Amanda-Witherspoon-1-400x600 Art in the CityAmanda Witherspoon ’18

Q: Who served as a mentor to you, and what did they teach you?
I was lucky enough to have four amazing mentors this summer: Anne Brown, senior director of communications and marketing; Mary Margaret Stephanian, marketing and partnerships manager; Sarah Pedroni P’14, communications and group sales coordinator; and Jessica Novack, communications and editorial manager. Each one had her own history and experience that made her vital to the museum’s marketing department.

Through their different expertise, I learned about different areas of marketing needed to advertise an upcoming exhibit. I saw how creative and passionate they are about the museum and how willing they are to engage with the Baltimore community. I saw exhibits grow and how the museum used different facets of social media and paid advertising to get the word out to the public. They included me in meetings to plan upcoming exhibits and events and helped me understand all that needs to be done from a marketing perspective to make these events successful. I was so lucky to be surrounded by such hard working, knowledgeable, sweet and funny people.

Q: What have you learned at W&L that helped you in this endeavor, and what will you bring back to your life on campus?
The W&L curriculum helped me to not only land such a prestigious internship, but also to navigate through unfamiliar work territory. W&L’s speaking tradition helped me to become comfortable in the new work environment and create work friendships. W&L has taught me to speak up not only when I have questions, but to also to share my onions and become an active member of the team. By the end of the summer, I felt I had left my mark and was not just another nameless intern. This year, I will come back to W&L with even more confidence in my career decisions, knowing I’m on the right path for my future success.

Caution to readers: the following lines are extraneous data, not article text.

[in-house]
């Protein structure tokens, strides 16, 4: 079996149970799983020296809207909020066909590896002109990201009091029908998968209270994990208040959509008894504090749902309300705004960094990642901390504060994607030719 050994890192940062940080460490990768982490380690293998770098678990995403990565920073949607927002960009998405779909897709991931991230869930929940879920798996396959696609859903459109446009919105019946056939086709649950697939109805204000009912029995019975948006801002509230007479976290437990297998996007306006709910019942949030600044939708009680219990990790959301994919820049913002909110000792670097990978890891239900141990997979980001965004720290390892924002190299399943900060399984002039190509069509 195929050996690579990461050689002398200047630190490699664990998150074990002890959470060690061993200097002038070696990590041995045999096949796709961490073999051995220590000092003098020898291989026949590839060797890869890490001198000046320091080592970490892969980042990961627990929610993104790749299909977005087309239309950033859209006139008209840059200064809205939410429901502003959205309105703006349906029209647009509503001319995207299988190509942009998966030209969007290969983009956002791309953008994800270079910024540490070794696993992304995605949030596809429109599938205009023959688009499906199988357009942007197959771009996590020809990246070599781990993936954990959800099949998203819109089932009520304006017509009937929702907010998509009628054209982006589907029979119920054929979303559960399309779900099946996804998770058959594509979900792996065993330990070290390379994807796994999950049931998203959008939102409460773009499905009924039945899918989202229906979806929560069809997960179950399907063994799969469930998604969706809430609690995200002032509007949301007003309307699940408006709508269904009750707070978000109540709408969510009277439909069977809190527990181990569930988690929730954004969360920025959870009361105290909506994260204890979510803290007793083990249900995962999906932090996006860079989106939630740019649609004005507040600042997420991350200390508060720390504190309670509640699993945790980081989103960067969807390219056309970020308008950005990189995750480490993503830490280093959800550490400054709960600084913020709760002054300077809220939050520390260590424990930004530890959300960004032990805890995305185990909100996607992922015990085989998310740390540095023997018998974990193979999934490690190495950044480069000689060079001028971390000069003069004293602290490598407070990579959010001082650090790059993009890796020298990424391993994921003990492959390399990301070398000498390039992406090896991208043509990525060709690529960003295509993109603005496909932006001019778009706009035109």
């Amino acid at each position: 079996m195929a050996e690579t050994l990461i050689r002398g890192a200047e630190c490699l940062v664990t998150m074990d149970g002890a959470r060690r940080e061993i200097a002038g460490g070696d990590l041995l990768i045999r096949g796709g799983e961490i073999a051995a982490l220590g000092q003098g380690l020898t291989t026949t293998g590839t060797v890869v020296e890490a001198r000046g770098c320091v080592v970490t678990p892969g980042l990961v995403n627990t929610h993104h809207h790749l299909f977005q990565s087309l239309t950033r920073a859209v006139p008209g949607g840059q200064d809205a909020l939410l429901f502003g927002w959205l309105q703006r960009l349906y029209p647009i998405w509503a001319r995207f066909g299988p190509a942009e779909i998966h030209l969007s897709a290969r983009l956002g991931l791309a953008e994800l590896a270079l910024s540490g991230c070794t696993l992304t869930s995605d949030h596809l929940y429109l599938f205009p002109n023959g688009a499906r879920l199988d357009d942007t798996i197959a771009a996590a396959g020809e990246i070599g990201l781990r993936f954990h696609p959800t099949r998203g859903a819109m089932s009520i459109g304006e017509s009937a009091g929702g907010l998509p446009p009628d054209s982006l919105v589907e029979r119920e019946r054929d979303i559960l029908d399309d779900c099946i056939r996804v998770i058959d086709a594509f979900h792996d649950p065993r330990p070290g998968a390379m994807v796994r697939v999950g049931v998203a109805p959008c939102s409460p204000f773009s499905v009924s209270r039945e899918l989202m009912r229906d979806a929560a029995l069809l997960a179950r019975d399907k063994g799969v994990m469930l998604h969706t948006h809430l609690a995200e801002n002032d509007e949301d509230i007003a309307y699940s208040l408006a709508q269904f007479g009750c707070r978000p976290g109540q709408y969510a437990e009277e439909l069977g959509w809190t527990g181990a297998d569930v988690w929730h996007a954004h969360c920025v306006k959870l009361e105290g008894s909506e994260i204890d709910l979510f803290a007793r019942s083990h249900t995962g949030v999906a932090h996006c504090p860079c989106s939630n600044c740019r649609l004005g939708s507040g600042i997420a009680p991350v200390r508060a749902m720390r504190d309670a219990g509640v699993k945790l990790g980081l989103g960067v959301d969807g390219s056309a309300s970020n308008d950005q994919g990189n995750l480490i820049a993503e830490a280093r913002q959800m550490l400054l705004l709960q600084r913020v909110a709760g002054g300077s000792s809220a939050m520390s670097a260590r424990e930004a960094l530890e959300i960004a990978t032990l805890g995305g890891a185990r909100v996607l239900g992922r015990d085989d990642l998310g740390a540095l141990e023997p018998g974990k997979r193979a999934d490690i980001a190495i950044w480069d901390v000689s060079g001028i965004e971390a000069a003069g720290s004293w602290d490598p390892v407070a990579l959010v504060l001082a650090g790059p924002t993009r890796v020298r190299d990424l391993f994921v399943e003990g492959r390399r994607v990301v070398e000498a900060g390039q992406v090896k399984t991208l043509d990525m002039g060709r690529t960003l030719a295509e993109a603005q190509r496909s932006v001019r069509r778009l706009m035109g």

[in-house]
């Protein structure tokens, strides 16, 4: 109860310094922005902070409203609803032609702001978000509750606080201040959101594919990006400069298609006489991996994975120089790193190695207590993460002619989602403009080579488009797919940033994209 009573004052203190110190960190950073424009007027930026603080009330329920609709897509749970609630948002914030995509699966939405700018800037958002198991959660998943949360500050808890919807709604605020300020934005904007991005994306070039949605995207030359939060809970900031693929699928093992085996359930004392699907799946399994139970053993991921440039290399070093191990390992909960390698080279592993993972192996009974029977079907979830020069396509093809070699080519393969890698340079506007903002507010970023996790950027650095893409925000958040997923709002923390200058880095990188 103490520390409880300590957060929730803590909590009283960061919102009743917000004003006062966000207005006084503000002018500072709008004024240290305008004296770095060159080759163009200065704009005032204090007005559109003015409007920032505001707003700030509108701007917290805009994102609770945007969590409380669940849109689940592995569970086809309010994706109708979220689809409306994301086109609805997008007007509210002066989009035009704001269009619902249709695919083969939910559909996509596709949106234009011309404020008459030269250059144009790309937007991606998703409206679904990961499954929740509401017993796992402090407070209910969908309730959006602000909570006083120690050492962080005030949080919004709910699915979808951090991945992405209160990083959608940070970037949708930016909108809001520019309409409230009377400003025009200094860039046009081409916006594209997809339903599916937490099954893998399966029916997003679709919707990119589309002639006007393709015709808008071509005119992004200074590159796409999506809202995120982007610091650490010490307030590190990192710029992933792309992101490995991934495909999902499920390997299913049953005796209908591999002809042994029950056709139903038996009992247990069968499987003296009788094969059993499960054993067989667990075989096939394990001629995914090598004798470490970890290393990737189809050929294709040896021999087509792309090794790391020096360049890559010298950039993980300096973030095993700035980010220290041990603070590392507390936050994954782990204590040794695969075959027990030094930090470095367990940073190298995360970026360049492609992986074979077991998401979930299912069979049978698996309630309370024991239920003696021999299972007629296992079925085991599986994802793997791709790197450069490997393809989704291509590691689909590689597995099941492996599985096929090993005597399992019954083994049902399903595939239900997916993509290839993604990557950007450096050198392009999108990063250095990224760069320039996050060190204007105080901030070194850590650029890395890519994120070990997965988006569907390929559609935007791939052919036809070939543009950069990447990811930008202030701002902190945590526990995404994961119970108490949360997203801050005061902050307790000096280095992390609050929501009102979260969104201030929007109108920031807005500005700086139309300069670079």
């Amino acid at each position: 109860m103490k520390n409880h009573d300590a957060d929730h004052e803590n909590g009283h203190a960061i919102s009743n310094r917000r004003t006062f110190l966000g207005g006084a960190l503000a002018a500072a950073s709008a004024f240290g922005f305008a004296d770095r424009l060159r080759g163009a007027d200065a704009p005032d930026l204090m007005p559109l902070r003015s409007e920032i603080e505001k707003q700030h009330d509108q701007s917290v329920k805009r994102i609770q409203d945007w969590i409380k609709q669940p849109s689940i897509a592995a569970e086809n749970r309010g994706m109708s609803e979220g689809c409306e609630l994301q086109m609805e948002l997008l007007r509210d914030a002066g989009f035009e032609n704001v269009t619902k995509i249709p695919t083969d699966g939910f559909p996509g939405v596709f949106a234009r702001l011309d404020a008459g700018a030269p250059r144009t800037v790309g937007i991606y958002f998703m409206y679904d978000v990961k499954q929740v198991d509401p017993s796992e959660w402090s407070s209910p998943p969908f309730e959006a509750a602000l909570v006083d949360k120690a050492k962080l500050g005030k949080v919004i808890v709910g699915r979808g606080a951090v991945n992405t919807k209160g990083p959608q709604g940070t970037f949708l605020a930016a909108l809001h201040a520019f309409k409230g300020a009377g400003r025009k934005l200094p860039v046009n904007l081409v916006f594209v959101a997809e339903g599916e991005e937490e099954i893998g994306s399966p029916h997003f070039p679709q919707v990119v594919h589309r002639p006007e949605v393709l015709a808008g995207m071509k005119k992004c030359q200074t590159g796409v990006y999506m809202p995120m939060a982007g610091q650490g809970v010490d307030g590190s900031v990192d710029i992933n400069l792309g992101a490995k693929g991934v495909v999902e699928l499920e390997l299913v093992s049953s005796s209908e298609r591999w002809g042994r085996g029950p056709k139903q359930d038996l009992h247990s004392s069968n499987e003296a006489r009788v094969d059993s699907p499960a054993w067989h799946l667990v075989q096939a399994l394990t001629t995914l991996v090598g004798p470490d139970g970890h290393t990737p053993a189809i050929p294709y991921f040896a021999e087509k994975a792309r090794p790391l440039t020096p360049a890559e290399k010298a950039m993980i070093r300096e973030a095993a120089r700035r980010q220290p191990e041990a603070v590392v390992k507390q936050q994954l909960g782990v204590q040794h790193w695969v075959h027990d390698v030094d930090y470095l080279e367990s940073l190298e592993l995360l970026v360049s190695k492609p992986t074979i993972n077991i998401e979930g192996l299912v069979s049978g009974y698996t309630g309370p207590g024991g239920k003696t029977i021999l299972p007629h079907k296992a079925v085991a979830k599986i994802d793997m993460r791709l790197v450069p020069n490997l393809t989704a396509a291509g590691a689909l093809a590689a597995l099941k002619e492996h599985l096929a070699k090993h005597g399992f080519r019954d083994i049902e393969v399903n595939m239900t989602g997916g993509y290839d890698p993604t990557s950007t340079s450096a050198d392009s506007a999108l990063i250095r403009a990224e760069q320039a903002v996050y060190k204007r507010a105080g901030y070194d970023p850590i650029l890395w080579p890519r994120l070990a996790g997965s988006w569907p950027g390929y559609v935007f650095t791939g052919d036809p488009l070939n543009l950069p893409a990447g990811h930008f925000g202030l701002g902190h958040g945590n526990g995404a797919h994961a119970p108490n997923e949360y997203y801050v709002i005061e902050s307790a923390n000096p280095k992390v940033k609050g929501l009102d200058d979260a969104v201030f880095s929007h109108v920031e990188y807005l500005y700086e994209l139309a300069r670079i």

Q: Did this experience impact your studies or future plans in any way?
Absolutely. I wanted to see if I could one day combine my two majors in a setting I’ve always loved. This summer has shown me that I enjoy working behind the scenes of the museum, just as much as I enjoy the museum itself. This internship has introduced me to the corporate life of museums, and now I know this is a place where I’ll want to return.

Q: Why is this kind of experience important to W&L students?
The non-profit sector is a different pace and environment than I was used to when I worked for a marketing agency last summer. As a college student trying to decide my future, it was extremely beneficial for me to see how the other side of the industry works. I am so grateful to spend my last summer as a student working at a marketing agency, but also equally as grateful that I had the chance to explore a dream of mine to work in a museum. College is the time to seek out your hopes and dreams; you never know where it might take you after you graduate.

Q: Describe your summer adventure in one word: